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Hannah Gadsby: A humourist who leaned on hard truths to rally a generation behind her

As Hannah Gadsby turns a year older, here’s a deep dive into her brand (or the lack thereof) of her humour and her seamless ability to connect with millions despite her crippling social awkwardness. 

Shreya Paul
Jan 06, 2022
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Hannah Gadsby’s comedic voice erupted through the walls in 2018, when Netflix decided to premiere the stand-up comedienne’s 2017 Sydney Opera House performance across continents. Incisive, brutal, and non-hilarious, Gadsby broke down the core of stand-up and laid her vulnerabilities bare for the audience to be the best judge. 

Titled Nanette (based on a woman Gadsby met and decided to write an hour worth of material on her, but ultimately chose not to), the comedy special took a less-traversed in-road into Gadsby’s childhood, her teenage years all through to her current disillusioned self. 

At the onset of the show, Gadsby declared, “I identify as tired,” presenting the audience with multiple scenarios where her homosexual orientation became a cause of concern for the people around her. Having grown within an exacting atmosphere in Tasmania, Gadsby was constantly questioned and judged for being her natural self.

Gadsby’s voice spoke to millions after her debut on Netflix. Her strategy to go about doing that was to completely deconstruct and unpack the axioms of comedy. 

She began her performance as a confession, declaring that her dissatisfaction with comedy has been long gnawing at her conscience and that she needs to disassociate with the art form at the soonest.

Launching a monologue on identity, self, body, and comfort, Gadsby said that her love for making people laugh was now interrupting with her sense of self. 

The performer, with Nanette, opened about being sexually abused as a youngster and how she had to constantly field questions about her ‘butch’ persona. 

Growing up in an orthodox Tasmania, Gadsby described being a lesbian as, “Gays, why don’t you just pack up your AIDS in a suitcase, and fuck off to Mardi Gras.”

Nanette was revolutionary in that it was not trying to be such. Gadsby had reached the proverbial end of career and had dealt with too much ‘tension’ (as she terms it), for her to overlook the loopholes. 

She confessed that the periodic abuse she faced for being unwomanly (also narrating a harrowing instance of an abusive guy mistaking her for a man and beating her up relentlessly) while growing up and even as an adult, brought her to the realisation that she had channelised too much energy in trying to dissipate this tension.

After being diagnosed with autism, Gadsby was further sure of the fact that her ‘alienness’ would only increase. And this truth, she stated, had to effectively stop her from spiralling further into oblivion.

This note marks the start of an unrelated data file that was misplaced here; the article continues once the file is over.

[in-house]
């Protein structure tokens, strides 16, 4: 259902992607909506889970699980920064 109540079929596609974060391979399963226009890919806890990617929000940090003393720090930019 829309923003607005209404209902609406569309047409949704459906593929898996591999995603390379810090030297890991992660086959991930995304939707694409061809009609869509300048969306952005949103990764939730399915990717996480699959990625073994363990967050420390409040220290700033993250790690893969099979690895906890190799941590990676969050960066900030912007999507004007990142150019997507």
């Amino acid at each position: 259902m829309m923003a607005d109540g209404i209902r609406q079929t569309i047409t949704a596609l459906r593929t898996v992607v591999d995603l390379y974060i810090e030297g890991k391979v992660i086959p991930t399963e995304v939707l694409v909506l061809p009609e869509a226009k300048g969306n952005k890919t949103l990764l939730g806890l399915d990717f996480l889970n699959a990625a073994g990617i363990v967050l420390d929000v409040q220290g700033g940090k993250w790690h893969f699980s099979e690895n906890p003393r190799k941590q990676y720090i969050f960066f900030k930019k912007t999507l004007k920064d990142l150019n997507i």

Thus, Gadsby decided to permanently bid adieu to stand-up comedy and stitch her life on terms that were more acceptable and far less escapist to her as an individual. 

Talking about shouldering this constant burden of ostracisation Gadsby had said to her audience, “This tension? It’s yours. I am not helping you anymore. You need to learn what this feels like, because this tension is what not-normals carry inside of them all of the time, because it is dangerous to be different.”

Through her trauma, Gadsby managed to evoke a tirade against the miscreants of the world, with millions backing her unassuming revolution. While nations descended into a vicious loop of #MeToo and noted names came to the fore with heinous truths, it seemed everyone had a personal story to tell. 

Through Nanette and its 2020 spinoff Douglas, Gadsby took the leap of faith to tell the millions around her that she would always remain an oddity, and that she was tired of feeling guilty about it.

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Gadsby’s excruciating honesty in narrating each detail about her life is both endearing and disconcerting at the same time. But this discomfort is what Gadsby uses as her tool, to tell audiences that she has been facing it all her life. All she’s doing now is narrating facts about it. Gadsby’s personal struggles with autism were painstakingly dissected in Douglas (the show was named after her pet dog).

Through both Nanette and Douglas, Gadsby was successful in creating a safe space where she felt vulnerable enough to tell her story, flaws and all.

While Nanette was raw anger, Douglas was silent acceptance. The special saw her as more celebratory of her shortcomings, more at home inside her mind that takes her to “places that nobody else lives in”, more accepting of her “puffer-fish moments” (an unsubtle call back to hapless moments of impotent rage that leave her sulking), and most definitely more at peace about punching up to misogyny and privilege.

But Douglas too sees Gadsby take a harsh dig at her primary detractor – white, male supremacists who suck the life-juices out of the marginalised, happily ensconced in the lap of entitlement.

Despite these hard truths and insurmountable sadness in her funny words, Gadsby’s brand always holds a ray of hope by the end of it all. Her persona is so lovable, that you immediately want to pull up a chair next to her and gape at those expressive eyes as they tell you a thousand stories. 

Gadsby’s sheer integrity as a performer and human being could be her two sole USPs for the worldwide success that she unwittingly received after almost abandoning her comedic career. Self admittedly, Gadsby is all about the smile. Primarily, because, as she says it, “if the world is right, and I’m right in it, I can find my funny zip, and my thinking expands. Because there is beauty in the way that I think.”


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